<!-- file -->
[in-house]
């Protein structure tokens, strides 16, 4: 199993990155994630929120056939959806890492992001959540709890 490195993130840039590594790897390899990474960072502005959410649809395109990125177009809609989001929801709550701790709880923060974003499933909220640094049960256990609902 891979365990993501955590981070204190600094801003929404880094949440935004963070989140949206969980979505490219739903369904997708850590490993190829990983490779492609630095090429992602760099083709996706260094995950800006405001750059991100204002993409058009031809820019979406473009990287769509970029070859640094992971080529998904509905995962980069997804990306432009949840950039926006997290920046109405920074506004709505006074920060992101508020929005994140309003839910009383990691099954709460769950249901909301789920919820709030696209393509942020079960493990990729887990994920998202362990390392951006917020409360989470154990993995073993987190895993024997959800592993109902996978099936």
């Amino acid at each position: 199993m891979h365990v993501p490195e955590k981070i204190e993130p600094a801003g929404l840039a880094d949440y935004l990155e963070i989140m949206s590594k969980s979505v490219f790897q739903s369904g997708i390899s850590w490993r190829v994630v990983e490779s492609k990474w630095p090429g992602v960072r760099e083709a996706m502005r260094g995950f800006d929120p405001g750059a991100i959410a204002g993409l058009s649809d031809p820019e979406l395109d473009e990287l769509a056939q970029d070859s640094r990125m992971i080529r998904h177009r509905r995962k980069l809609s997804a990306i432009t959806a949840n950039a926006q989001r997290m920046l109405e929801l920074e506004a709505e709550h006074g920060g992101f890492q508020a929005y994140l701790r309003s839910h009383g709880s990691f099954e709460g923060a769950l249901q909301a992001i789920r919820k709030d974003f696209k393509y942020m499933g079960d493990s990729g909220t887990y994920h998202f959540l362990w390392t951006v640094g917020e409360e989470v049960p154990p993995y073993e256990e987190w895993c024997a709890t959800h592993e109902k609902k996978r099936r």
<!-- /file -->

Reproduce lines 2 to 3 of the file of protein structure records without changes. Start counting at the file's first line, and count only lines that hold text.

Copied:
């Protein structure tokens, strides 16, 4: 199993990155994630929120056939959806890492992001959540709890 490195993130840039590594790897390899990474960072502005959410649809395109990125177009809609989001929801709550701790709880923060974003499933909220640094049960256990609902 891979365990993501955590981070204190600094801003929404880094949440935004963070989140949206969980979505490219739903369904997708850590490993190829990983490779492609630095090429992602760099083709996706260094995950800006405001750059991100204002993409058009031809820019979406473009990287769509970029070859640094992971080529998904509905995962980069997804990306432009949840950039926006997290920046109405920074506004709505006074920060992101508020929005994140309003839910009383990691099954709460769950249901909301789920919820709030696209393509942020079960493990990729887990994920998202362990390392951006917020409360989470154990993995073993987190895993024997959800592993109902996978099936």
């Amino acid at each position: 199993m891979h365990v993501p490195e955590k981070i204190e993130p600094a801003g929404l840039a880094d949440y935004l990155e963070i989140m949206s590594k969980s979505v490219f790897q739903s369904g997708i390899s850590w490993r190829v994630v990983e490779s492609k990474w630095p090429g992602v960072r760099e083709a996706m502005r260094g995950f800006d929120p405001g750059a991100i959410a204002g993409l058009s649809d031809p820019e979406l395109d473009e990287l769509a056939q970029d070859s640094r990125m992971i080529r998904h177009r509905r995962k980069l809609s997804a990306i432009t959806a949840n950039a926006q989001r997290m920046l109405e929801l920074e506004a709505e709550h006074g920060g992101f890492q508020a929005y994140l701790r309003s839910h009383g709880s990691f099954e709460g923060a769950l249901q909301a992001i789920r919820k709030d974003f696209k393509y942020m499933g079960d493990s990729g909220t887990y994920h998202f959540l362990w390392t951006v640094g917020e409360e989470v049960p154990p993995y073993e256990e987190w895993c024997a709890t959800h592993e109902k609902k996978r099936r």